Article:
- Definitions of Practical Activity
- The Essential Components of Practical Work
- What Is The Purpose of Practical Work?
- Is Practical Work Beneficial for Students?
- The Effectiveness of Practical Work In Science
Practical work is viewed by the vast majority of educators as an essential part of science education and an indispensable aspect of being a science teacher. Its main goal is to develop the students' practical skills related to the generalization, interpretation, and application of certain scientific ideas and materials. Read this article to find out what makes practical work such an important part of the syllabus.
Definitions of Practical Activity
Millar described a practical activity as 'Any science teaching and learning activity which at some point involves the students, working individually or in small groups, in observing or manipulating objects to build up understanding.' (Millar, 2009). It's described within the National Strategies as: 'Any activity that allows pupils to have direct, often hands-on, connection with the phenomena these are studying.' (The National Strategies, 2008).
In fact, the next quotation from SCORE underpins what many believe about the value of practical work in science: 'Science without practical work is like swimming without water.' (SCORE, 2008).
The Essential Components of Practical Work
Practical work can encompass numerous components that can be divided into three main groups as described in the SCORE report published in 2008.
Included in this category are hands-on activities such as:
- laboratory work and procedures;
Such activities can help improve the development of students' practical laboratory skills and help them comprehend key scientific concepts and phenomena.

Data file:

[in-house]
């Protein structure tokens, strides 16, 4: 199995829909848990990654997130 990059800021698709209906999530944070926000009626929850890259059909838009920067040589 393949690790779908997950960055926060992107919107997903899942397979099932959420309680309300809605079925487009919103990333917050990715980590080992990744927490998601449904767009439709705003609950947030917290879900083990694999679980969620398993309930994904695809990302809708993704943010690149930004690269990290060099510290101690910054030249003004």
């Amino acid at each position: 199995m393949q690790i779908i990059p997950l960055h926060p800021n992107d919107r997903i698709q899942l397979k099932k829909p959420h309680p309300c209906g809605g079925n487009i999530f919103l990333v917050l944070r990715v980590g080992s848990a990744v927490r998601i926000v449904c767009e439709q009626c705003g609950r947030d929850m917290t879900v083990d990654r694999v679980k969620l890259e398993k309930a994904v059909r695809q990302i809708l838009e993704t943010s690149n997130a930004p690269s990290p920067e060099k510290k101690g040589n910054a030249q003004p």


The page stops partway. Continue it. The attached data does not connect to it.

Directly Related Activities
This task category is closely connected to the aforementioned core activities and encompasses the following:
- planning investigations;
- data analysis with the help of ICT;
- results analysis;
- teacher demonstrations;
- phenomena experiencing.
As you can see, these tasks do not usually require hands-on participation or interaction with certain objects but rather processing data, analyzing it, and drawing conclusions. Nevertheless, such activities provide a deeper immersion into the topic than regular lessons.
Such practical tasks entail the use of:
- role play;
- science-related visits;
- group discussions.
However, many would not agree to put these tasks under the practical activity umbrella, considering them rather supplementary than substitutionary.
What Is The Purpose of Practical Work?
The main goals of practical tasks are to engage students in the subject and help them get a better grasp of the topics studied during science lessons. In fact, practical group work can support learning in a variety of ways. The overriding principle, however, is to be able to links the concrete and abstract worlds.
Is Practical Work Beneficial for Students?
The topic of whether or not practical tasks should be a part of the national curriculum at educational institutions is controversial. While there are plenty of arguments supporting practical activities to boost scientific knowledge, many people disagree with that. Let's take a look at the major arguments from both sides.